Saturday, December 27, 2014

Almost Legendary

So these are the triumphant pictures - ending the passage under spinnaker, with our first view of South America coming as the sun was rising on a beautiful day.  Obviously good stuff, but of course to understand what an over-the-top moment it was you have to consider everything that went on during the 24 days of sailing that got us there...

Landfall at dawn
Raising the "Q" flag - the traditional notice that we require pratique to enter a new country...
I guess that I don't want to write too much more about the passage now - I think the stuff I wrote while we were at sea captured it pretty well.  I'll just sum it up by noting that as we were motoring up the Valdivia River, in a great moment of interregnum between the lawless open sea and the moment when we would clear formalities to enter into Chilean jurisdiction, Alisa and I both described the passage as our best ever.

Now that I've thought that over a bit, I would say that's not quite true, just because nothing could compete with our first passage to the Marquesas.  That was our first time crossing the equator, our first time being more than a thousand miles from land, the first time that we were setting out to cross an ocean.  We didn't know how it would go beforehand, of course, and it went great - we didn't want the passage to end.  So that first time is a bit legendary in my memory.

This passage couldn't compete with legendary.  But it was pretty damn good.

So, if you'll forgive a tired writer this indulgence, here is the story of the passage in a few pictures.

Just some of the fruit that was given to us in the Gambier
before we left.  We'll never forget the generosity of Polynesia
After the first few days of fast sailing and vomiting (no
pictures of those days!) things calmed down and we enjoyed
nearly-tropical sailing...
Passing time with the boys - lots of playing "go farm"

Here, and above - how we sleep on passage

The dreaded calms

Here and below - waiting for the green flash at 40 degrees South

Juvenile wandering albatross
Lord knows where the nearest sailmaker might be.  So if you rip the
spinnaker, you gotta fix it yourself and then get it back up in the breeze
The boys think that burrowing under sails is the best thing about
living on a boat
And the chute back up in the sky, where it belongs
Actually, the spinnaker was one of the reasons this was such a good passage.  We've gone long stretches over the past year or two without using that sail - so much so that I started to wonder how "necessary" it really was.  But on this passage it was a game-changer.  We kept it up for days (and nights) at a time, and it kept us moving in the very light winds that we found at 40 degrees South at this time of year.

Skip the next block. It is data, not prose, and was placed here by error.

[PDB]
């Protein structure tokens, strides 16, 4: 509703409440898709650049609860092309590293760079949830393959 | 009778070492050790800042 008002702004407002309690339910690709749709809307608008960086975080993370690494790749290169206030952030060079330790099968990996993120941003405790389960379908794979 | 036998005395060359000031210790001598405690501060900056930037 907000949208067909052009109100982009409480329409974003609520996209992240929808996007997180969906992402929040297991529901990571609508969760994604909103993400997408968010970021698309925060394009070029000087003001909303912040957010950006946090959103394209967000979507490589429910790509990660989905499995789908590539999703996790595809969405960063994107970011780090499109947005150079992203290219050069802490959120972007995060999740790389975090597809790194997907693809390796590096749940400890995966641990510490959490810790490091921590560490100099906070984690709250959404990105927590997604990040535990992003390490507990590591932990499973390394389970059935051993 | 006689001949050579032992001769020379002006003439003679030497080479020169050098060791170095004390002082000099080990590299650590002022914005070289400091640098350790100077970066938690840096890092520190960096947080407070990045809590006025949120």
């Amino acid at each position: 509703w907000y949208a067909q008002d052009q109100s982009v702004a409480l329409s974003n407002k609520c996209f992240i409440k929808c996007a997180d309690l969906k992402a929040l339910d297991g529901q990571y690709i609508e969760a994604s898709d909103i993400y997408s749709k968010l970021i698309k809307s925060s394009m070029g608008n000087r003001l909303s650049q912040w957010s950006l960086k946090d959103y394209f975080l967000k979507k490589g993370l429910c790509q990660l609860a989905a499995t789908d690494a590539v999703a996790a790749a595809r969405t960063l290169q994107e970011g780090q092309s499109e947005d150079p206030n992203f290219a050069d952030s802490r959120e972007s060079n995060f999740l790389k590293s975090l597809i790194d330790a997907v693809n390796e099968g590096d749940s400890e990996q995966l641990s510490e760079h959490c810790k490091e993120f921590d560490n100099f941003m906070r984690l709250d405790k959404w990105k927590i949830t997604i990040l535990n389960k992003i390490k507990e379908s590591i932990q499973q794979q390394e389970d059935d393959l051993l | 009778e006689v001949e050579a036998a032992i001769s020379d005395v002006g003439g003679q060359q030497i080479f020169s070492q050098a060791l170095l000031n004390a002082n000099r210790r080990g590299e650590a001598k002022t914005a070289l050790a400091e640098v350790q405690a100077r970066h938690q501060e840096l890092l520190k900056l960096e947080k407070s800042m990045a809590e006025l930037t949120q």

There's something so aesthetically pleasing about whispering along at five knots of boat speed in about eight knots of wind with just that big candy cane striped sail flying in the middle of the empty empty ocean.

And the corollary to flying the spinnaker so much was that we had no gales on this passage.  In all the weather forecasts we downloaded over the entire 24 day passage, we never saw any winds of 30 knots forecast anywhere near us.  A very welcome change from our much rougher New Zealand-Tahanea passage.

At sea too long

Here and below - what happens when "someone" forgets to make sure
the snatch block on the spinnaker sheet is closed
Amazing how much force those sails generate... 
Alisa Abookire, at-sea baking machine
Eric is still too young to really shine on passage, but Elias is really
coming into his own.  He's good company afloat or ashore…though
he tends to be grumpy some mornings.
I had all that moral advantage from the exploded
snatch block - and then I squandered it all by
blowing up the muffler.  This is the fix
Alisa, in the sunshine, on Christmas Day.  We cleared into Chile quickly,
we shopped, we (mostly she) did what needed to be done to engineer a
good Christmas for the boys…and now the bliss can kick in
So now, we have los canales of Patagonia just over the horizon.  We just need to do some boat work, and I need to write a science proposal, and in a few short weeks we should be heading south...


  1. Congrats Team Galactic. Great to hear your passage was a success and you are safely in South America.


  2. Welcome to 2015 (as Devon would say). Hope you get a chance to read our annual blog (I am now proudly doing two posts per year). Glad you made it to Chile in time for Christmas! We love reading about your adventures even tho' we rarely comment or reply. Wishing you all the best in 2015 and always thinking of you! We see little hints you may eventually sail on back into our Kodiak lives???? Take care, Pete, Heather, Marina and Devon

    1. Hey guys! Yes, Kodiak is in our future, we believe…and we're clearly closer to the end of this trip than we are to the beginning! And I'll have to check out that blog… Happy 2015.